Fitting the sides into the mold.
Place the first side into the mold and use your new spreader to clamp it at the waist. Continue clamping until you're certain that the side fits tightly in the mold. Once you are satisfied that the fit is perfect then use a square or triangle to mark the ends of the side.
Using a square, I extended the line across the whole side. Then I clamped the side to my workbench with a piece of scrap MDF. The tall blade of this saw makes it easy to follow my guide and make a perfect perpendicular cut.
After trimming the sides refit them into the mold.  They will be a tight fit but once in place should fit the mold very closely, even without all the spreaders installed. Make certain that you are working on a flat surface and that the sides are flush with the table top. Here is a trial fit of the neck and tail blocks. See how closely the sides conform to the mold?
Fitting the neck and tail blocks
Some guitars are completely flat at the neck and tail and you can simply glue the blocks in without any further work.  No such luck here. The blocks need to be contoured to fit the curve of the mold. Before matching the curve I took the opportunity to thin the tail block and bevel the edges. Then I fitted the block to the mold.
The neck block gets the same bevel treatment. A quick check to make certain that it fits properly.
Before final clamping you want to be certain the the neck block is PERFECTLY straight! Otherwise setting the neck angle is going to be harder than it should be. Once you're satisfied you can do your final clamping. I use spreaders AND clamps.
Now is the time to clean up any glue squeeze out.  This is my favorite tool, a shovel shaped pick I got from my dentist.
Installing the end graft.
The kit comes with  Ivoroid trim. This piece is enough for the heel of the neck and the end graft.  Taking measurements from my D28.
The sides are removed from the mold and clamped in a vise. Actually only the end block is clamped, you'd crush the sides if you tried to clamp them!

Remember the old saying about measuring twice and cutting once?  

Well here is one reason.  

I drew the taper backwards the first time! 

The tall blade on this saw makes it easy to keep the saw straight up and down. Two fingers against the blade are enough to keep the cut right on the mark.  Alternatively, a small router or Dremel Tool could be used for this job.  I just haven't gotten around to building a fixture yet.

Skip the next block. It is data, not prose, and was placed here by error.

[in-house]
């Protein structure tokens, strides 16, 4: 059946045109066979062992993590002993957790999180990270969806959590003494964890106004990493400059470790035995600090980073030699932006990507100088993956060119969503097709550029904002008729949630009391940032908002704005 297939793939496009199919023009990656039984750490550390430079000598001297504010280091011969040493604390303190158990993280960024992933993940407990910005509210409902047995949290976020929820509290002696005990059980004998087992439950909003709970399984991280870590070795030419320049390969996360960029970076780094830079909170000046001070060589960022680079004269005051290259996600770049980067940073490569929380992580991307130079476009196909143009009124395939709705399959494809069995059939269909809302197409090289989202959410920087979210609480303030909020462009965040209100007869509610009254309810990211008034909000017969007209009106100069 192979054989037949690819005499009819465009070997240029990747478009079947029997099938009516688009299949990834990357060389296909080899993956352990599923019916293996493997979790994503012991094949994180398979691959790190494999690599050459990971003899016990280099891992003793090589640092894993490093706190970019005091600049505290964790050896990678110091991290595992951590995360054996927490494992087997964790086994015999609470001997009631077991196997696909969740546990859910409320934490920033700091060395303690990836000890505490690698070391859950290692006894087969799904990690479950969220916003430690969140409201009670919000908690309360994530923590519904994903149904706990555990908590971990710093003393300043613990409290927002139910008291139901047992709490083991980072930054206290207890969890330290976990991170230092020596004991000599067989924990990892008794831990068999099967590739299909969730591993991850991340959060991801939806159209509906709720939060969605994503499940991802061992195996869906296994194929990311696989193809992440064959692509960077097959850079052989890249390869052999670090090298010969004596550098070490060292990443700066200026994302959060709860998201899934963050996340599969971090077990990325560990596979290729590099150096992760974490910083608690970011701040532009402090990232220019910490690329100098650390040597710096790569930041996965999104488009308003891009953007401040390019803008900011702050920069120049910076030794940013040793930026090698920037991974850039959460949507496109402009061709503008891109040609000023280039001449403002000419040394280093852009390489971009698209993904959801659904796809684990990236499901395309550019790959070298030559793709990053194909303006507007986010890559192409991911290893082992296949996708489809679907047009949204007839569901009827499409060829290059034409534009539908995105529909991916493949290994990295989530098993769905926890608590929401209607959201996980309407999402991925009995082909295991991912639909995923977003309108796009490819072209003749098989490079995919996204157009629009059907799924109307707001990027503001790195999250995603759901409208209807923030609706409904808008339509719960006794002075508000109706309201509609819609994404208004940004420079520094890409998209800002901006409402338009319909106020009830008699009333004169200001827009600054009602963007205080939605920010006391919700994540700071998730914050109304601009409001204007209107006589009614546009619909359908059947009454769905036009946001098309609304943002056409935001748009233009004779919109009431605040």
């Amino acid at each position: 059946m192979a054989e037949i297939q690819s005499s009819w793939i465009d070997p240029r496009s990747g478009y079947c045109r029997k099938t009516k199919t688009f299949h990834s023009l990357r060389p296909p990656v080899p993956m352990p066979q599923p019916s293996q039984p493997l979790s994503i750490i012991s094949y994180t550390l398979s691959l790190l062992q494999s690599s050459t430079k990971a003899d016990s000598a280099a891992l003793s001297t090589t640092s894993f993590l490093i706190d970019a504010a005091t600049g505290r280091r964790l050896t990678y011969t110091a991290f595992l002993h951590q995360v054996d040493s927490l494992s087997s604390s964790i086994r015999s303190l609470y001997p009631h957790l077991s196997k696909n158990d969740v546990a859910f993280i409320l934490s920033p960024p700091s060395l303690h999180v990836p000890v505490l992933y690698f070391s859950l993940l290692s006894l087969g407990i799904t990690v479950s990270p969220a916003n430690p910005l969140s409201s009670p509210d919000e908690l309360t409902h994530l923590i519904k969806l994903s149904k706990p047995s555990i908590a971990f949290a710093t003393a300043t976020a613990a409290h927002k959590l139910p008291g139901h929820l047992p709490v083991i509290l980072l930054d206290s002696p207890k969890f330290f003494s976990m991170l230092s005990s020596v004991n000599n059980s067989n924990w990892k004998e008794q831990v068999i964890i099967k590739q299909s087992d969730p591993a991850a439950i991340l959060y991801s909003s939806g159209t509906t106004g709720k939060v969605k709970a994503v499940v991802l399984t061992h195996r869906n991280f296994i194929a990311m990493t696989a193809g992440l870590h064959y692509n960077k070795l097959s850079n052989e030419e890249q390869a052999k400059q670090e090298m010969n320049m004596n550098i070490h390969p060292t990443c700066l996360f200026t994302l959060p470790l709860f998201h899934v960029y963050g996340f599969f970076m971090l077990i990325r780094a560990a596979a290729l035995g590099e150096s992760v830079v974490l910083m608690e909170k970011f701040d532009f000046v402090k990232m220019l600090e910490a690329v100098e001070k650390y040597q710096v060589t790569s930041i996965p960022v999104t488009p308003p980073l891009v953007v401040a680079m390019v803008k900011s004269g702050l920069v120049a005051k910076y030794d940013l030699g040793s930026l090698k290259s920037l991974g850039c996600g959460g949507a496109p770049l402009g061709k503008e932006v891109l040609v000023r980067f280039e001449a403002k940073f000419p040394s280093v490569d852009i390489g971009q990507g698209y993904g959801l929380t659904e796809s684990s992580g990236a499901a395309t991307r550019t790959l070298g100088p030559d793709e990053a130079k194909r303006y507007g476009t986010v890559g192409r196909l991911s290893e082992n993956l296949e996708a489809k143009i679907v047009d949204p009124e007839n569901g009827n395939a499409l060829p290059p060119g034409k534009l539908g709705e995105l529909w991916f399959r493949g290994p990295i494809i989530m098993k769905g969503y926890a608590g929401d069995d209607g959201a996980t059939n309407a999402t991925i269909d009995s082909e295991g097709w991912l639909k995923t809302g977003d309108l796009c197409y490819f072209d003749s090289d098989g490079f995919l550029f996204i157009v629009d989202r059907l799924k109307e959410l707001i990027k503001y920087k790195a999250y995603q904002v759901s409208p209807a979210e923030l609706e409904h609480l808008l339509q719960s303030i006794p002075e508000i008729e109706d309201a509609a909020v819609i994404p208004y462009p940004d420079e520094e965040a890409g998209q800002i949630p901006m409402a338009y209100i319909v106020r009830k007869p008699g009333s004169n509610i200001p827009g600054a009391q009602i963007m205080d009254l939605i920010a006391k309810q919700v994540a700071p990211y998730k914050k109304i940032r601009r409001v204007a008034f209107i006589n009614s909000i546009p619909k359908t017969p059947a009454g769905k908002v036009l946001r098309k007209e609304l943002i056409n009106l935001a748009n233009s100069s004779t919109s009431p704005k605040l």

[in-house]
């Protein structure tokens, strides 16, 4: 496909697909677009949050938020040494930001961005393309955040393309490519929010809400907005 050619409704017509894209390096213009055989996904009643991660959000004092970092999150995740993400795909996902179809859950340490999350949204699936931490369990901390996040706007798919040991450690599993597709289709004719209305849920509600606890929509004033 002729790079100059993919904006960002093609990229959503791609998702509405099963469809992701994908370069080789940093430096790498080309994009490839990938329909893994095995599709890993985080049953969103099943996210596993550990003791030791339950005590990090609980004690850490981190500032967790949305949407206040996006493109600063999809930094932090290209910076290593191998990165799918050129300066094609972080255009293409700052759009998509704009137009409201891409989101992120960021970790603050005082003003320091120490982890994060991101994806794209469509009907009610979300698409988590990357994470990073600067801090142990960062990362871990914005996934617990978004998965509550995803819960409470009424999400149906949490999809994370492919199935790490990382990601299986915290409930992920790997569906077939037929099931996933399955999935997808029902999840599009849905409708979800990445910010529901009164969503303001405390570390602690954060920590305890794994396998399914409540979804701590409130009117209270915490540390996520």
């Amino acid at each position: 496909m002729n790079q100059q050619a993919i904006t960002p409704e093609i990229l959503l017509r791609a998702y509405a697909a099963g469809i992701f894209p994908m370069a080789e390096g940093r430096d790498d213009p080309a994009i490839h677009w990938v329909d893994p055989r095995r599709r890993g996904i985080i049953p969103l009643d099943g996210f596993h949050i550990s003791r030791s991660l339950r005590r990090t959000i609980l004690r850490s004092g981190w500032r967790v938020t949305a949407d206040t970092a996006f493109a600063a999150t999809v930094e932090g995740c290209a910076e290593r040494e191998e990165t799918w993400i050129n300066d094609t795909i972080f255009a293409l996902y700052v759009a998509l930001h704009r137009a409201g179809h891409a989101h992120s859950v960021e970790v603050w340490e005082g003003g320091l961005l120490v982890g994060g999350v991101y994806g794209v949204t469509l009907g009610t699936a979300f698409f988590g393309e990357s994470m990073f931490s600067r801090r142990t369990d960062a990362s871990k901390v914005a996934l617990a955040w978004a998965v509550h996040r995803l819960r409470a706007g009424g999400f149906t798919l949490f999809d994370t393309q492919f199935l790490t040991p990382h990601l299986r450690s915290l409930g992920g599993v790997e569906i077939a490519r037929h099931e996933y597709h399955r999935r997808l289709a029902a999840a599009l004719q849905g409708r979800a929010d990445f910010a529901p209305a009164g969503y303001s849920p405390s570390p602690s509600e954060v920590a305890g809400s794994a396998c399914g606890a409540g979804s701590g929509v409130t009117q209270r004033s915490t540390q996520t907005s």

A 6 mm chisel is perfect for removing the material between the cuts. Going . . .
Going . . . Gone!
The ivoroid has stripes and I want them to run straight so I have to cut both sides of the taper.  A little touch up on a piece of sandpaper to remove any ragged edges, and . . .
The graft slides snuggly into it's groove.  Notice that I've also included two pieces of black/white purfling. Glued in place.
A scraper makes short work of leveling things. All done!
Trimming the Sides
Most guitar bodies are thinner at the neck than they are at the heel. Before you glue the kerfed lining you need to get the body taper right. The sides that come with this kit are pretty close to the right size at the heel but are too tall at the neck. A little work with a plane reduces the neck block. Since the back and top are both domed I use a dished form with sandpaper glued on it to sand the sides. The back has a 15' radius and the top has a 30' radius.
Rub chalk onto the blocks and rim and then sand like a mad-man until all the chalk is gone. Rotating the mold back and forth on the hollow form with sandpaper will cut the sides so they match the dome of the top or bottom perfectly.
Sand until you achieve the desired dimension. A couple of sheets of paper under one block or the other will allow you to sand without thinning that end. If you look closely you can see daylight between the rim and the sandpaper.  I've still got a ways to go.
You can see the chalk left where the side doesn't touch the sandpaper. A little more sanding and the job will be done.
Gluing the Kerfed Lining
Here's my set up for gluing linings.  The mold is clamped in my bench vise  and I've got a drawer full of clamps close at hand. I cut the lining into pieces that are 4 to 6 inches long.  They are easier to handle and because the sides are tapered a single long piece is almost impossible to glue properly.

In the top photo you can see that I've just started gluing the lining. Clothespins work quite well but I've got my eye on the fancy ones in LMI's catalog!
Gluing Side Braces
Inside the guitar most folks glue in some reinforcements to help keep the sides from splitting. Some guitars use a fabric web in place of "Popsicle sticks" I prefer wood reinforcements.  I've discovered that a pair of welding pliers are perfect for holding these little pieces of wood while I sand a taper on their edges.
enlarge this picture and you can see the taper. I'm making these out of mahogany because it matches the linings. That's probably not important, what is important is that the grain runs perpendicular to the grain of the side.
Here's what it looks like when I'm done.
Sand top and back to proper Taper
The sides are almost done, now we just need to return to the hollow forms with sandpaper to make certain that the lining is tapered perfectly. In the first picture you can see the chalk I use to mark the rim.  In this picture you can see that chalk remains in the waist, showing me thai I'm not done yet.
Top side is done (no chalk is left) and I've changed the dished form to the 15' radius for the back. With the top and back both done I switch to a flat sanding board and put a couple of 1/4" spacers under the butt of the guitar. The top is actually flat under the fingerboard extension.

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